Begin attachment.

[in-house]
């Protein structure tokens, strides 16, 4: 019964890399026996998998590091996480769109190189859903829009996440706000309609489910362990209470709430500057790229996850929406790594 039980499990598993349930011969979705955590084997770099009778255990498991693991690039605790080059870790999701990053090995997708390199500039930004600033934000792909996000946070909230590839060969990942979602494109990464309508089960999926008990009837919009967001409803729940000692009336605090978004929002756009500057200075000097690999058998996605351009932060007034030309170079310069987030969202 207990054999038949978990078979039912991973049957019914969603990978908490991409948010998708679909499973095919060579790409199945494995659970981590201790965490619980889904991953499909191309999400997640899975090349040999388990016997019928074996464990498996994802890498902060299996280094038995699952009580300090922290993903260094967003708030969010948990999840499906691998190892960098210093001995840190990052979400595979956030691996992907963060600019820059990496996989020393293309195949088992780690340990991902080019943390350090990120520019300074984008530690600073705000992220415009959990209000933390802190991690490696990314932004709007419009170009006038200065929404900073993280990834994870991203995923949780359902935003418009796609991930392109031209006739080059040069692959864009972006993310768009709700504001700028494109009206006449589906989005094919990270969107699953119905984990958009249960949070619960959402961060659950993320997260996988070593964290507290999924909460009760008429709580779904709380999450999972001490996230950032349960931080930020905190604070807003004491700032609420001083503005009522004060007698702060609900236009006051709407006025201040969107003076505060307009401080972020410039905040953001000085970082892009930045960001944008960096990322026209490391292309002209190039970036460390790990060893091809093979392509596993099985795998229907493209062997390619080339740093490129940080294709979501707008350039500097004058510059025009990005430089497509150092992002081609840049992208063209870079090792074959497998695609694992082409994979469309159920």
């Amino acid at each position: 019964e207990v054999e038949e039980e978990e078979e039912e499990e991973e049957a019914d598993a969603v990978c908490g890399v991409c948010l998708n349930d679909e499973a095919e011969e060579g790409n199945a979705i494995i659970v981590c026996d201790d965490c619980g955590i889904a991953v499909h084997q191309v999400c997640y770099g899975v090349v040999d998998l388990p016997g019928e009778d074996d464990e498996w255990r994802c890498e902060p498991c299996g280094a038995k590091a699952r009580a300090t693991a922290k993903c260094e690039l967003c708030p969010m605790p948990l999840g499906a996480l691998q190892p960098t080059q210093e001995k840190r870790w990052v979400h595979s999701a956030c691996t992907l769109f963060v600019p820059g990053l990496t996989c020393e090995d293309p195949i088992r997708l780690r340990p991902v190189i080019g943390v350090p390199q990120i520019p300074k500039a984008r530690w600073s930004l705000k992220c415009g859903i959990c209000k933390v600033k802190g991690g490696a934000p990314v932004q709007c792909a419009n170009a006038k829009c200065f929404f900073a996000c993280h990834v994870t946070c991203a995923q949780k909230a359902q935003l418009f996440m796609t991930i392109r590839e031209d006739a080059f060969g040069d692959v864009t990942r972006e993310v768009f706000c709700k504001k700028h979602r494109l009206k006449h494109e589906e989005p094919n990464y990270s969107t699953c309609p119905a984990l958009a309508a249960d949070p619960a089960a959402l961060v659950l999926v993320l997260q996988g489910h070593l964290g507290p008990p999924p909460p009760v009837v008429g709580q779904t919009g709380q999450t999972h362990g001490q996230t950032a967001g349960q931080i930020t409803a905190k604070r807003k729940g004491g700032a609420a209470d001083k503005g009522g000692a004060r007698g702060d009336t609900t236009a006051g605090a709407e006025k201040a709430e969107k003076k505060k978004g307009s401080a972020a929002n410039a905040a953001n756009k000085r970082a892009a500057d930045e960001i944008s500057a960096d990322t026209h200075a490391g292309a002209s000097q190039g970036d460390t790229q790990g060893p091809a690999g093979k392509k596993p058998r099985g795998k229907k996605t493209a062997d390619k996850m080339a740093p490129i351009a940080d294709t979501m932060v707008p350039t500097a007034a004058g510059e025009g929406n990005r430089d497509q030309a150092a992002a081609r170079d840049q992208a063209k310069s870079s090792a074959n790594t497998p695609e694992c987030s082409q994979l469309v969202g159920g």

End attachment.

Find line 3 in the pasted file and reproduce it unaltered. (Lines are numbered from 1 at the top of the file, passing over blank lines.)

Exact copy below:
């Amino acid at each position: 019964e207990v054999e038949e039980e978990e078979e039912e499990e991973e049957a019914d598993a969603v990978c908490g890399v991409c948010l998708n349930d679909e499973a095919e011969e060579g790409n199945a979705i494995i659970v981590c026996d201790d965490c619980g955590i889904a991953v499909h084997q191309v999400c997640y770099g899975v090349v040999d998998l388990p016997g019928e009778d074996d464990e498996w255990r994802c890498e902060p498991c299996g280094a038995k590091a699952r009580a300090t693991a922290k993903c260094e690039l967003c708030p969010m605790p948990l999840g499906a996480l691998q190892p960098t080059q210093e001995k840190r870790w990052v979400h595979s999701a956030c691996t992907l769109f963060v600019p820059g990053l990496t996989c020393e090995d293309p195949i088992r997708l780690r340990p991902v190189i080019g943390v350090p390199q990120i520019p300074k500039a984008r530690w600073s930004l705000k992220c415009g859903i959990c209000k933390v600033k802190g991690g490696a934000p990314v932004q709007c792909a419009n170009a006038k829009c200065f929404f900073a996000c993280h990834v994870t946070c991203a995923q949780k909230a359902q935003l418009f996440m796609t991930i392109r590839e031209d006739a080059f060969g040069d692959v864009t990942r972006e993310v768009f706000c709700k504001k700028h979602r494109l009206k006449h494109e589906e989005p094919n990464y990270s969107t699953c309609p119905a984990l958009a309508a249960d949070p619960a089960a959402l961060v659950l999926v993320l997260q996988g489910h070593l964290g507290p008990p999924p909460p009760v009837v008429g709580q779904t919009g709380q999450t999972h362990g001490q996230t950032a967001g349960q931080i930020t409803a905190k604070r807003k729940g004491g700032a609420a209470d001083k503005g009522g000692a004060r007698g702060d009336t609900t236009a006051g605090a709407e006025k201040a709430e969107k003076k505060k978004g307009s401080a972020a929002n410039a905040a953001n756009k000085r970082a892009a500057d930045e960001i944008s500057a960096d990322t026209h200075a490391g292309a002209s000097q190039g970036d460390t790229q790990g060893p091809a690999g093979k392509k596993p058998r099985g795998k229907k996605t493209a062997d390619k996850m080339a740093p490129i351009a940080d294709t979501m932060v707008p350039t500097a007034a004058g510059e025009g929406n990005r430089d497509q030309a150092a992002a081609r170079d840049q992208a063209k310069s870079s090792a074959n790594t497998p695609e694992c987030s082409q994979l469309v969202g159920g």